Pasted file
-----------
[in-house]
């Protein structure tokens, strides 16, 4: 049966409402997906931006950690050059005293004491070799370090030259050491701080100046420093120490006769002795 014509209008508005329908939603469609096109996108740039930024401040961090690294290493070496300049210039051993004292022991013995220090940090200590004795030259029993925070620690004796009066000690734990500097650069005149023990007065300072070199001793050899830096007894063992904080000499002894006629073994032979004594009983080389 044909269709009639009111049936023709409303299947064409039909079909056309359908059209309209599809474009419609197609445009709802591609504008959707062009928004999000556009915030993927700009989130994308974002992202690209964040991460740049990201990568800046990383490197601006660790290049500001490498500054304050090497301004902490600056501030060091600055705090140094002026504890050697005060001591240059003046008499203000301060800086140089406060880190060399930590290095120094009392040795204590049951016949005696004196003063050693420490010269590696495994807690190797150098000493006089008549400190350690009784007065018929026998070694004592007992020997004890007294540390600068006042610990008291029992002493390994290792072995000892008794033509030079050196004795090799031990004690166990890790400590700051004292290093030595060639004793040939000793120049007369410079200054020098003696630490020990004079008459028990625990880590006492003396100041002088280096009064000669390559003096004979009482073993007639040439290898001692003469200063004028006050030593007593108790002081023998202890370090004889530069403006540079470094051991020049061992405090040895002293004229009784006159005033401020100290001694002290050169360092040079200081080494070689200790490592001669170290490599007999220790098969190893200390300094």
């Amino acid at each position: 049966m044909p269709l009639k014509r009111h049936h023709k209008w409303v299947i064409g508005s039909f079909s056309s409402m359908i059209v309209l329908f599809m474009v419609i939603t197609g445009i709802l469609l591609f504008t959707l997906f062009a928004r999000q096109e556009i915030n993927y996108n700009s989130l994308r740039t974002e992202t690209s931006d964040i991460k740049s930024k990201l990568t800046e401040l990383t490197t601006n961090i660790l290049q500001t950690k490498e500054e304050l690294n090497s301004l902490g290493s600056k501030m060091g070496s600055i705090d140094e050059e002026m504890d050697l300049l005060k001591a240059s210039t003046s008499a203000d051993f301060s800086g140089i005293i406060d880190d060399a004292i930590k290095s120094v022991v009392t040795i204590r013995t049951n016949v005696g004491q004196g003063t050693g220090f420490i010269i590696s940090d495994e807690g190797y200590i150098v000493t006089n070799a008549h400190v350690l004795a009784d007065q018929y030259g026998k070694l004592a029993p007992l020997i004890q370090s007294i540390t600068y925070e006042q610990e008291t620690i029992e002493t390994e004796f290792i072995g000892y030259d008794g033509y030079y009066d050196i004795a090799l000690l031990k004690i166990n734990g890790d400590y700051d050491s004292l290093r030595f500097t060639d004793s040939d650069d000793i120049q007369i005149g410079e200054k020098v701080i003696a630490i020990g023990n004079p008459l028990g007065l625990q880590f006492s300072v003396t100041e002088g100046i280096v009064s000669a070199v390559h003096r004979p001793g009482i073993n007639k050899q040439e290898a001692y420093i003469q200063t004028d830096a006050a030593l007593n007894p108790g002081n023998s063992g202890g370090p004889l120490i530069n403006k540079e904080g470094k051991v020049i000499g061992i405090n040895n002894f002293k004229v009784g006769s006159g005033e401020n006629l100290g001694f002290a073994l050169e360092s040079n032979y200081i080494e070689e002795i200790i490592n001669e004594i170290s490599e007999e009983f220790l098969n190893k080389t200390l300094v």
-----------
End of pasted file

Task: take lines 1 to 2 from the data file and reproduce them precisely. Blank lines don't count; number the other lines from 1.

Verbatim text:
[in-house]
């Protein structure tokens, strides 16, 4: 049966409402997906931006950690050059005293004491070799370090030259050491701080100046420093120490006769002795 014509209008508005329908939603469609096109996108740039930024401040961090690294290493070496300049210039051993004292022991013995220090940090200590004795030259029993925070620690004796009066000690734990500097650069005149023990007065300072070199001793050899830096007894063992904080000499002894006629073994032979004594009983080389 044909269709009639009111049936023709409303299947064409039909079909056309359908059209309209599809474009419609197609445009709802591609504008959707062009928004999000556009915030993927700009989130994308974002992202690209964040991460740049990201990568800046990383490197601006660790290049500001490498500054304050090497301004902490600056501030060091600055705090140094002026504890050697005060001591240059003046008499203000301060800086140089406060880190060399930590290095120094009392040795204590049951016949005696004196003063050693420490010269590696495994807690190797150098000493006089008549400190350690009784007065018929026998070694004592007992020997004890007294540390600068006042610990008291029992002493390994290792072995000892008794033509030079050196004795090799031990004690166990890790400590700051004292290093030595060639004793040939000793120049007369410079200054020098003696630490020990004079008459028990625990880590006492003396100041002088280096009064000669390559003096004979009482073993007639040439290898001692003469200063004028006050030593007593108790002081023998202890370090004889530069403006540079470094051991020049061992405090040895002293004229009784006159005033401020100290001694002290050169360092040079200081080494070689200790490592001669170290490599007999220790098969190893200390300094």